The Museum of Subliminal Objects: a Lesson in Pop-up Museums

Carly Syms


VIP + Marketing Manager

The frigid air was biting at my cheeks, and I could feel the warm blood running to my ears.

Not that I minded too much; this was just another one of my nightly walks, and extreme negative temperatures are part of growing up in small-town Canada. In most ways this icy stroll was much like all the others, but with one surprising difference…

I stumbled upon the Museum of Subliminal Objects.

Museum Hack stumbles upon the Museum of Subliminal Objects
Museum Hack stumbles upon the Museum of Subliminal Objects

“A Curious Relic & Unexpected Delight”

The Museum of Subliminal Objects is a pop-up art installation in Guelph, Ontario. The museum features multi-disciplinary surreal art – or at least it did for its “pop-up month” of August, 2015. Now? The museum itself has become a curious cultural relic in a town striving to build community in its downtown core.

Here’s why we love the Museum of Subliminal Objects…

  • The museum is a great example of a small town supporting its local artists: 15 creatives applied for features in four pop-up art installations.
  • The “storefront” seen in the image is actually a brilliant game of psychology and awareness.
  • The art is an eclectic mix: teapots that drink their own tea, a rubber chicken with doll hands and a top hat with googly eyes.
  • This is not your grandma’s museum… artist Stephen Yates re-imagined what a museum is and how the art is presented.

More on the Museum of Subliminal Objects and its collection in a moment, but first let’s examine the psychology of pop-ups, and how it can create awareness for your museum and collection.

Why Launch a Pop-Up Museum?

Your brain is wired to recognize patterns, familiarity and delegate these “repeats” to your subconscious. This function allows your brain to conserve energy and focus on what is new and unfamiliar, instead of constantly reassessing the same information. (Front Neurosci. 2014; 8: 265.)

Example: If you are chatting with a friend at Starbucks, you will eventually put aside the scent of dark roast. The coffee is still there, you just stop acknowledging it. However, if you suddenly get a whiff of smoke, you will be alert to a risk of fire.

A pop-up location works like smoke. Anyone familiar with an area is blocking out that familiarity: the same shops at the mall, the same restaurants downtown and the same museums on the way to work. In December, you recognize the pop-up calendar shop at the mall precisely because it wasn’t there the week before.

This cognitive awareness is the same fuel for sparking interest in your pop-up museum, and the Museum of Subliminal Objects adds a brilliant twist: it’s exterior and signage is designed to look like it has always been there. On the first take, your brain signals “woah, something new!” and on the double take, “the sign is weathered and it says 1980, am I mistaken?”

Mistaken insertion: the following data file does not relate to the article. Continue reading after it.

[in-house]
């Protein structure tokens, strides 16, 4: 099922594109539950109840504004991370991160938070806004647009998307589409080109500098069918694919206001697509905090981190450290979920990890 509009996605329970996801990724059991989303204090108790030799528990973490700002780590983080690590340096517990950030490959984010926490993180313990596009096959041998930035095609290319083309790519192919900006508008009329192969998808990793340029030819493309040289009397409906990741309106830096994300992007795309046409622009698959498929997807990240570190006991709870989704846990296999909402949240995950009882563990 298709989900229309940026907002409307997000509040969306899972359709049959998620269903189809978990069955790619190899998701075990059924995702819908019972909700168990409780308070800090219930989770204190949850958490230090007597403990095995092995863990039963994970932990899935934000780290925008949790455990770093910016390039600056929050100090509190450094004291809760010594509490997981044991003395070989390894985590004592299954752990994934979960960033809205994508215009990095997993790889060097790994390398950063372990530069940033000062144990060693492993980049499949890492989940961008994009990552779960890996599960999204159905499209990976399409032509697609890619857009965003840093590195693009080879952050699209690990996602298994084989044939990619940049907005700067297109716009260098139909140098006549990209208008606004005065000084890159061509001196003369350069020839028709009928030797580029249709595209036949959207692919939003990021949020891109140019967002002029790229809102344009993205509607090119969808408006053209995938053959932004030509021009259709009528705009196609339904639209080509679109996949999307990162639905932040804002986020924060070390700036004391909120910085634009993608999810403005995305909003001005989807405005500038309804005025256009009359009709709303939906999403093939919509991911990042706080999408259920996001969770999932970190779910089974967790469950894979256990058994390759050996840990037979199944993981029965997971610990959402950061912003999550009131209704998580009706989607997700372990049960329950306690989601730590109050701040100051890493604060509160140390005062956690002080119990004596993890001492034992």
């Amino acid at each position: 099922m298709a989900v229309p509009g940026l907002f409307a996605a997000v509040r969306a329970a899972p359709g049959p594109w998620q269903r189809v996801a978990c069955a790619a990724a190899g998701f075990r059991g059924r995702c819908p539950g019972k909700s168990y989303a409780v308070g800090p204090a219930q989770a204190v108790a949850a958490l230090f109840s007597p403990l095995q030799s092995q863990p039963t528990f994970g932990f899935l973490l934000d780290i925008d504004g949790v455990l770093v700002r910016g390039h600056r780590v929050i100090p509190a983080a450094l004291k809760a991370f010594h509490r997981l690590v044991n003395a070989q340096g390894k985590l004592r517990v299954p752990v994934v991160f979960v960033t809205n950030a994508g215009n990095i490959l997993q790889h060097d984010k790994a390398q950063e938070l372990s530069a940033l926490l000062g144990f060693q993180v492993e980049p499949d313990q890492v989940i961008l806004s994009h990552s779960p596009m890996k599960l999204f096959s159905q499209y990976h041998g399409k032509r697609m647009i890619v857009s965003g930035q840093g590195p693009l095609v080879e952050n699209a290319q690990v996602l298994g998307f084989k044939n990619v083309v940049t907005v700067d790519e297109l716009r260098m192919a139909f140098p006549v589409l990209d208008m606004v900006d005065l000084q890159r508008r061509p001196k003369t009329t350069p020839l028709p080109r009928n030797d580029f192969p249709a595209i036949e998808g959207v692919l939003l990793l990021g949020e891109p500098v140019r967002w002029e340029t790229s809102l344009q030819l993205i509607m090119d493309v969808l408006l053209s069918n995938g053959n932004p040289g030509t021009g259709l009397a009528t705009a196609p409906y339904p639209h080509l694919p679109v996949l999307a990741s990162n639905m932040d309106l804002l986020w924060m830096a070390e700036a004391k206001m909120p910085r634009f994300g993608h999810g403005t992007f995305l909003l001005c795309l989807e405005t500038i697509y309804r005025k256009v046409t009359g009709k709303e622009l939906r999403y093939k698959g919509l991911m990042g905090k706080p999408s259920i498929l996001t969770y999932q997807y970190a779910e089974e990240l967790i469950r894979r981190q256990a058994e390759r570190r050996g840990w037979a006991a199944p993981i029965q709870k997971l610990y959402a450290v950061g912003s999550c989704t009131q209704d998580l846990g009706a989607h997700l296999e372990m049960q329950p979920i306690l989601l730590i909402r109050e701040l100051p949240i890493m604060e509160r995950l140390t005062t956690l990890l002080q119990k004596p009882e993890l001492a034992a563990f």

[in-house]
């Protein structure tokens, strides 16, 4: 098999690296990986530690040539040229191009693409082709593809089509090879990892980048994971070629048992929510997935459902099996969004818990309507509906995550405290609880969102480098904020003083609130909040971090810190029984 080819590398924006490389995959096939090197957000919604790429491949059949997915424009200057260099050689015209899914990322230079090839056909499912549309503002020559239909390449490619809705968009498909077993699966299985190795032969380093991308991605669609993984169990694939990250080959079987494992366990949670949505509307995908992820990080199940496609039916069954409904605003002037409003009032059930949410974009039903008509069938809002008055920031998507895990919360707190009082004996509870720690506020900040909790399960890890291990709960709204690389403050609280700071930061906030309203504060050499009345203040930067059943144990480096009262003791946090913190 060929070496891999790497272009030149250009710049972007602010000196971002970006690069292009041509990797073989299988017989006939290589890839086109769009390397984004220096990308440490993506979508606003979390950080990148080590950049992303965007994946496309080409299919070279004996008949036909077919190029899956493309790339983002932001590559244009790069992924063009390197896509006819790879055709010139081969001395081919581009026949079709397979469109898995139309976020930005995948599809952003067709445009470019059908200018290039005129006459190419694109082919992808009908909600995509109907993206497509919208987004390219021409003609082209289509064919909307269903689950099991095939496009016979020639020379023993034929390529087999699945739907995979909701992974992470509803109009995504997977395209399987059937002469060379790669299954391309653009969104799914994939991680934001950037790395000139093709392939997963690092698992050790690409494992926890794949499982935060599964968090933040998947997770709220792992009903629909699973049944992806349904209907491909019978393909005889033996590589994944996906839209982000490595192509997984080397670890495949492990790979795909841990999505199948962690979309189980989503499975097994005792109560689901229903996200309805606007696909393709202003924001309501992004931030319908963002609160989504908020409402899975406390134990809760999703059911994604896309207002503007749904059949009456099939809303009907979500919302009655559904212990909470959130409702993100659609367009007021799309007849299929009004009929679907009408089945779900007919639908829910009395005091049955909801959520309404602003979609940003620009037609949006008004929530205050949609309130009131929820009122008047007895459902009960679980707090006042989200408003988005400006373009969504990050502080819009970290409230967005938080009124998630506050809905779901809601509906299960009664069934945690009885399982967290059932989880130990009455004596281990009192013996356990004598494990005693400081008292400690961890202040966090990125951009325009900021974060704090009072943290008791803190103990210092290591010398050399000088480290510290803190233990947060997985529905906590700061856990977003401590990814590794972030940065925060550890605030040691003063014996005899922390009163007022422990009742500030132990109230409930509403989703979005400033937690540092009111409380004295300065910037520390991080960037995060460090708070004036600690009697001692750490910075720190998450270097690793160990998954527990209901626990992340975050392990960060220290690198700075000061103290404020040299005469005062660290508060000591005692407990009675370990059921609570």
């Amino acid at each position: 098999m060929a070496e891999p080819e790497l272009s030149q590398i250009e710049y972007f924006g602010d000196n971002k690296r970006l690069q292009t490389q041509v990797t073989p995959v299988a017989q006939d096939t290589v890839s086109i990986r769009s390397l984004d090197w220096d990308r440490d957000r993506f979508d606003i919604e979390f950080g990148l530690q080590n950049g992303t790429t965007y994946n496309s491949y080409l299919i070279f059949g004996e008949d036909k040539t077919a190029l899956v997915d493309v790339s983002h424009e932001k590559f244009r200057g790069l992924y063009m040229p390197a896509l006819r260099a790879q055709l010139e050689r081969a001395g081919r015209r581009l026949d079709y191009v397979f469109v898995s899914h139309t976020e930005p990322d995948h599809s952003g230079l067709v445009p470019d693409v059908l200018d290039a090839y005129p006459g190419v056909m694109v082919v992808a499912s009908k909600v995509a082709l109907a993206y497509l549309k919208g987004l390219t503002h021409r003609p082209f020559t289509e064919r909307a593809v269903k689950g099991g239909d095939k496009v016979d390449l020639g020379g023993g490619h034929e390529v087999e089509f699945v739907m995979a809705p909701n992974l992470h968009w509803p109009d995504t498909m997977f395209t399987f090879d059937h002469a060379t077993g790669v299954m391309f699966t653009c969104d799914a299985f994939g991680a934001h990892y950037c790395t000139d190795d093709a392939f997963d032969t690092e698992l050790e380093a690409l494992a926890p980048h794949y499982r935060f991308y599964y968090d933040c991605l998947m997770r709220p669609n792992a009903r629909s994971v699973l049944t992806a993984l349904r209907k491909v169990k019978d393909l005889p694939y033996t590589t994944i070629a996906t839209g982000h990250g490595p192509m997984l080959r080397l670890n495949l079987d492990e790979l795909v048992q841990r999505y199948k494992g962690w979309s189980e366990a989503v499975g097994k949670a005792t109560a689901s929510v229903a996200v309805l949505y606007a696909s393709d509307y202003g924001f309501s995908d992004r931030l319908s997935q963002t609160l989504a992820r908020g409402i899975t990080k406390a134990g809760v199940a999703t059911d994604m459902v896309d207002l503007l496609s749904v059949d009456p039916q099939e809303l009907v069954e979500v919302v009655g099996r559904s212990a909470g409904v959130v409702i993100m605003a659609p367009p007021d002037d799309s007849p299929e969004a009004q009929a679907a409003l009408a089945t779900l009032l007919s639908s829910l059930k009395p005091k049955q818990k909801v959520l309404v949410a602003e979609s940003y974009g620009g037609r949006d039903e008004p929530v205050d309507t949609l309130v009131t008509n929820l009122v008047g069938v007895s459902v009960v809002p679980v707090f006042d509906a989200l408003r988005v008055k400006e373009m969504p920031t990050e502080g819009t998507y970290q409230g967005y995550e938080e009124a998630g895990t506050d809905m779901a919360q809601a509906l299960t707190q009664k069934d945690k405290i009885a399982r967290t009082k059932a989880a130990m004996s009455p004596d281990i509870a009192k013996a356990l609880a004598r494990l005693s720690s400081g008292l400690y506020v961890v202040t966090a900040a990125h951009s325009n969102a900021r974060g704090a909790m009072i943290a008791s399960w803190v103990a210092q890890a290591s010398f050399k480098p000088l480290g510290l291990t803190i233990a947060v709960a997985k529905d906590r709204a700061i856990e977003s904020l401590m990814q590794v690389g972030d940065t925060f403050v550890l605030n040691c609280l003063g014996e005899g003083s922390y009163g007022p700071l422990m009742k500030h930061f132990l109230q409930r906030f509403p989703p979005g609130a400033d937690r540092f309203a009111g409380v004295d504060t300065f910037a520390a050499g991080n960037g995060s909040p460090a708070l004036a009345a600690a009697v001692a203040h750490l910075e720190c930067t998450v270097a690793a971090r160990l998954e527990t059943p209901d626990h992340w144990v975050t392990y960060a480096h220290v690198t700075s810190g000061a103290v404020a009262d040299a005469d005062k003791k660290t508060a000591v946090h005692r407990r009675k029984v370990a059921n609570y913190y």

In reality, a jewelry store occupied the museum’s location for the last 30+ years. The Museum of Subliminal Objects gets bonus points for showing the art as a storefront, which allows window shoppers to view the objects as they pass by. You can learn more about the project here and here.

James Saper via Flickr
James Saper via Flickr
The collection at a new pop-up location in Toronto
The collection at a new pop-up location in Toronto
Photos: Fine & Dandy via Facebook
Photos: Fine & Dandy via Facebook

How to Create Your Own Pop-Up Museum

Do you want to launch your own pop-up museum? Creativity is a limitless beast, but here are some suggestions to guide your creativity and make a big impact:

  • Focus on a small collection of impactful objects.
  • Make it interactive by choosing objects visitors can touch and play with.
  • Use basic psychology to your advantage – this could include colors, numbers and other expected patterns you can break.
  • Pop-up museums are by definition ephemeral. How can you make this characteristic into a strength instead of a weakness?
  • Plan your visitor flow for a high traffic area. What can you do to maximize views?
  • Once you have a niche topic, niche down another level. People are excited by the obscure.
  • If you don’t have a budget for this initiative, consider charging for admission so a “pop-up program” can sustain itself.
  • Have a specific goal. Are you getting visitors excited to come to your museum’s next event? Could you invite bloggers and journalists to highlight the project in their outlet?
  • Collaborate! Find ways to work together, e.g., could your museum do a pop-up gallery at the city zoo?

If you want specific suggestions for a pop-up shop customized to your museum and collection, email info@museumhack.com or call our Audience Development team at 1-800-210-9676. We’d be happy to chat with you.

Inspired? We’d love to hear about what you create! If your museum does a pop-up location, send us the details and we may feature it on the Museum Hack blog!

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